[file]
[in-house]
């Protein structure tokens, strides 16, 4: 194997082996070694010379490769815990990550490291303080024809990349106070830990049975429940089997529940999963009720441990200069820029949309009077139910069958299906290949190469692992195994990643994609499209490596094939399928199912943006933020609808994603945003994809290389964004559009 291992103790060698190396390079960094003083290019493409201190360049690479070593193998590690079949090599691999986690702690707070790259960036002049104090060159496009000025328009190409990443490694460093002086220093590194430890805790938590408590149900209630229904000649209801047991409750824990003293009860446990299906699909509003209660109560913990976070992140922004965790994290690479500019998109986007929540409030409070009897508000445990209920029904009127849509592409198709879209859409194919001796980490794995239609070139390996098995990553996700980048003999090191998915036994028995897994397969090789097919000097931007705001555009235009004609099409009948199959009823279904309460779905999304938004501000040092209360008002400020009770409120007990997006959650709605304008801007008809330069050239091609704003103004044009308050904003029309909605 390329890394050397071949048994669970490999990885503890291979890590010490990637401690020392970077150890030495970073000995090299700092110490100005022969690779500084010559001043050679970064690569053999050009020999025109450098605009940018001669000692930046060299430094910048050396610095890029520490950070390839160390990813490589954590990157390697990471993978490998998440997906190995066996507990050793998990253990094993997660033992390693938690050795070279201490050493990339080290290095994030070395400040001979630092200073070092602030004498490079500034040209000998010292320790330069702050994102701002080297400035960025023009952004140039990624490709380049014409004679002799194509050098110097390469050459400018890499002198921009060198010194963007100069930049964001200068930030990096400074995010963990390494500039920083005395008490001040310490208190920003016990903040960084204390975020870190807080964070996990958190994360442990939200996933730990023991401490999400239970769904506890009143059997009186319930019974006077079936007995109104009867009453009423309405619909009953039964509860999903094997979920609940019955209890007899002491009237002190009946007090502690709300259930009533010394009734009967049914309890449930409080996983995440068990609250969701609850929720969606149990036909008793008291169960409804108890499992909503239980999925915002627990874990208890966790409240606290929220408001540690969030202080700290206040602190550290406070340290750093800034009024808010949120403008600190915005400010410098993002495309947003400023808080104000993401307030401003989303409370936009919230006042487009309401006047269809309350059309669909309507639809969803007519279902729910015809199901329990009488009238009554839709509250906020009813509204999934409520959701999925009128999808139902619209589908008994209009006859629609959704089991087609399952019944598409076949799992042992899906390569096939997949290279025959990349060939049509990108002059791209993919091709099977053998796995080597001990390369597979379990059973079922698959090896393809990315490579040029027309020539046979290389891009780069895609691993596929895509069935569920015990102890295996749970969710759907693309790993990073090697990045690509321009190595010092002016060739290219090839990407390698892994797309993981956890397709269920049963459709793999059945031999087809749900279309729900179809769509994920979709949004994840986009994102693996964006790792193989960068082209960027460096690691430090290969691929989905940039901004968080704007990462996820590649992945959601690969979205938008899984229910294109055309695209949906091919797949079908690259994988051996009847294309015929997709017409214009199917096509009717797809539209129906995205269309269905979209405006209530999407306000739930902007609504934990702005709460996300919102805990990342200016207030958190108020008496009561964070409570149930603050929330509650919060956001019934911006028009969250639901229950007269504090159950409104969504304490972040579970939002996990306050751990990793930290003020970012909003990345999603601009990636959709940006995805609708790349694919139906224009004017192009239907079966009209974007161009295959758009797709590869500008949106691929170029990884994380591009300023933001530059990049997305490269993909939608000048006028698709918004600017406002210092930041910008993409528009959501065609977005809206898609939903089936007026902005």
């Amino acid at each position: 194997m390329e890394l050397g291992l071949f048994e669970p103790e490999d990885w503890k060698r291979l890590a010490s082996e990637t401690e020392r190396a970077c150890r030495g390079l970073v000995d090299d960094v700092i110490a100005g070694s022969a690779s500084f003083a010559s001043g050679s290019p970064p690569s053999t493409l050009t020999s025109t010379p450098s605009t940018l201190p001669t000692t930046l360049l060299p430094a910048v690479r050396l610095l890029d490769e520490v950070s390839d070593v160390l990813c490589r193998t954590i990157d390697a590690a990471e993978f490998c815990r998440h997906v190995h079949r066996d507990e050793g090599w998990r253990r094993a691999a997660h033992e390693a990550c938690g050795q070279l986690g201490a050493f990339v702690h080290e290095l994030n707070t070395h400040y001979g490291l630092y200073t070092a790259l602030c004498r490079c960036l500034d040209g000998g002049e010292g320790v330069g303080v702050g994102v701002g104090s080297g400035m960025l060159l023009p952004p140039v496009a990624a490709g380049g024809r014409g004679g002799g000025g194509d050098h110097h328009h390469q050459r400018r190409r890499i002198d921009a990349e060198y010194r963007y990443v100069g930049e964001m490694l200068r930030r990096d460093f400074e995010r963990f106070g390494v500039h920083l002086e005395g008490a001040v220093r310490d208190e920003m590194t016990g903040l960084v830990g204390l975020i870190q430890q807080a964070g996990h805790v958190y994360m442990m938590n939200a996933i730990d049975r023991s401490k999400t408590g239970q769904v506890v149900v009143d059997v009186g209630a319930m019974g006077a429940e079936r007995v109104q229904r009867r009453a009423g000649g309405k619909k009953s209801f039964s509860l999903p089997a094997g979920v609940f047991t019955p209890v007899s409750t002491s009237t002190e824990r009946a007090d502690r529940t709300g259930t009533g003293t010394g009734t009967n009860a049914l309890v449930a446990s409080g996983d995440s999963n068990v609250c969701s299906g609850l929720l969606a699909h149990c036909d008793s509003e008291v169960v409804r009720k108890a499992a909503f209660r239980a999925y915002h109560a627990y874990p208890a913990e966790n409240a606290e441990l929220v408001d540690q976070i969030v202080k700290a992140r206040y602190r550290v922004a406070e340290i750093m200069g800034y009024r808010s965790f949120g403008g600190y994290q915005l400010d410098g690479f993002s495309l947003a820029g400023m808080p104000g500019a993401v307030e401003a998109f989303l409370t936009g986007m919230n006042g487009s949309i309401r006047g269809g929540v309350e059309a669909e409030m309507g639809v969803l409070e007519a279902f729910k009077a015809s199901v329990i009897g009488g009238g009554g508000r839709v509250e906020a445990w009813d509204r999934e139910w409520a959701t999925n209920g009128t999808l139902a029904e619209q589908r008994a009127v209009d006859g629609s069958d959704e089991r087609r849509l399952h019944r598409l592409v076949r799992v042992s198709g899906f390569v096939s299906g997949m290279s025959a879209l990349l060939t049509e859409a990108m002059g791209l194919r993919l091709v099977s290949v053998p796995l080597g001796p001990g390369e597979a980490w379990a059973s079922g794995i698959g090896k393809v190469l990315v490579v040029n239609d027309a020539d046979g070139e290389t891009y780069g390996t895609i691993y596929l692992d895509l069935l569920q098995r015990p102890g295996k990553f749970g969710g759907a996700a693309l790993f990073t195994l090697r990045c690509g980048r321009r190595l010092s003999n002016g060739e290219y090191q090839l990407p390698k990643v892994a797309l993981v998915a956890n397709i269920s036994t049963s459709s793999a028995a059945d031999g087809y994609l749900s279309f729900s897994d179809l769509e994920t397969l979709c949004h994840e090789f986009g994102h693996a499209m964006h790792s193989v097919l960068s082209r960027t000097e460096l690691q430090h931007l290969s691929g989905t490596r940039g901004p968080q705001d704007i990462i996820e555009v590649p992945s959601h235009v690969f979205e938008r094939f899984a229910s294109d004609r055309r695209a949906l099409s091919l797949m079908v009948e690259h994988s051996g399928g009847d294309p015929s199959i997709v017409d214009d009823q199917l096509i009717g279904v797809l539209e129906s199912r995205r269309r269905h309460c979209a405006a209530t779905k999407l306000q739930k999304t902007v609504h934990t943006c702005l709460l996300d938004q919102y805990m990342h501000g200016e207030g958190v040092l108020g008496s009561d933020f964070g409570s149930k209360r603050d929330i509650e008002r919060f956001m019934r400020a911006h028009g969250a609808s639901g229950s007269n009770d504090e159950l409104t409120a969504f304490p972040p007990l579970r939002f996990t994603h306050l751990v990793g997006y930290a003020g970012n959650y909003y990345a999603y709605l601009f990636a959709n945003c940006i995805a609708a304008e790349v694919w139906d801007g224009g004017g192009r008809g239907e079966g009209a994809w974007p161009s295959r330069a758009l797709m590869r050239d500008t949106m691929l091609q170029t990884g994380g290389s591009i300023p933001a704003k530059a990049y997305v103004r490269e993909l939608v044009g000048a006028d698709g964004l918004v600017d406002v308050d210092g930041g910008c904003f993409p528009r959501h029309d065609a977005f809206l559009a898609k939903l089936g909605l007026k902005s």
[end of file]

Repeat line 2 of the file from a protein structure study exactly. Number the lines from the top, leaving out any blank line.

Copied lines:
């Protein structure tokens, strides 16, 4: 194997082996070694010379490769815990990550490291303080024809990349106070830990049975429940089997529940999963009720441990200069820029949309009077139910069958299906290949190469692992195994990643994609499209490596094939399928199912943006933020609808994603945003994809290389964004559009 291992103790060698190396390079960094003083290019493409201190360049690479070593193998590690079949090599691999986690702690707070790259960036002049104090060159496009000025328009190409990443490694460093002086220093590194430890805790938590408590149900209630229904000649209801047991409750824990003293009860446990299906699909509003209660109560913990976070992140922004965790994290690479500019998109986007929540409030409070009897508000445990209920029904009127849509592409198709879209859409194919001796980490794995239609070139390996098995990553996700980048003999090191998915036994028995897994397969090789097919000097931007705001555009235009004609099409009948199959009823279904309460779905999304938004501000040092209360008002400020009770409120007990997006959650709605304008801007008809330069050239091609704003103004044009308050904003029309909605 390329890394050397071949048994669970490999990885503890291979890590010490990637401690020392970077150890030495970073000995090299700092110490100005022969690779500084010559001043050679970064690569053999050009020999025109450098605009940018001669000692930046060299430094910048050396610095890029520490950070390839160390990813490589954590990157390697990471993978490998998440997906190995066996507990050793998990253990094993997660033992390693938690050795070279201490050493990339080290290095994030070395400040001979630092200073070092602030004498490079500034040209000998010292320790330069702050994102701002080297400035960025023009952004140039990624490709380049014409004679002799194509050098110097390469050459400018890499002198921009060198010194963007100069930049964001200068930030990096400074995010963990390494500039920083005395008490001040310490208190920003016990903040960084204390975020870190807080964070996990958190994360442990939200996933730990023991401490999400239970769904506890009143059997009186319930019974006077079936007995109104009867009453009423309405619909009953039964509860999903094997979920609940019955209890007899002491009237002190009946007090502690709300259930009533010394009734009967049914309890449930409080996983995440068990609250969701609850929720969606149990036909008793008291169960409804108890499992909503239980999925915002627990874990208890966790409240606290929220408001540690969030202080700290206040602190550290406070340290750093800034009024808010949120403008600190915005400010410098993002495309947003400023808080104000993401307030401003989303409370936009919230006042487009309401006047269809309350059309669909309507639809969803007519279902729910015809199901329990009488009238009554839709509250906020009813509204999934409520959701999925009128999808139902619209589908008994209009006859629609959704089991087609399952019944598409076949799992042992899906390569096939997949290279025959990349060939049509990108002059791209993919091709099977053998796995080597001990390369597979379990059973079922698959090896393809990315490579040029027309020539046979290389891009780069895609691993596929895509069935569920015990102890295996749970969710759907693309790993990073090697990045690509321009190595010092002016060739290219090839990407390698892994797309993981956890397709269920049963459709793999059945031999087809749900279309729900179809769509994920979709949004994840986009994102693996964006790792193989960068082209960027460096690691430090290969691929989905940039901004968080704007990462996820590649992945959601690969979205938008899984229910294109055309695209949906091919797949079908690259994988051996009847294309015929997709017409214009199917096509009717797809539209129906995205269309269905979209405006209530999407306000739930902007609504934990702005709460996300919102805990990342200016207030958190108020008496009561964070409570149930603050929330509650919060956001019934911006028009969250639901229950007269504090159950409104969504304490972040579970939002996990306050751990990793930290003020970012909003990345999603601009990636959709940006995805609708790349694919139906224009004017192009239907079966009209974007161009295959758009797709590869500008949106691929170029990884994380591009300023933001530059990049997305490269993909939608000048006028698709918004600017406002210092930041910008993409528009959501065609977005809206898609939903089936007026902005």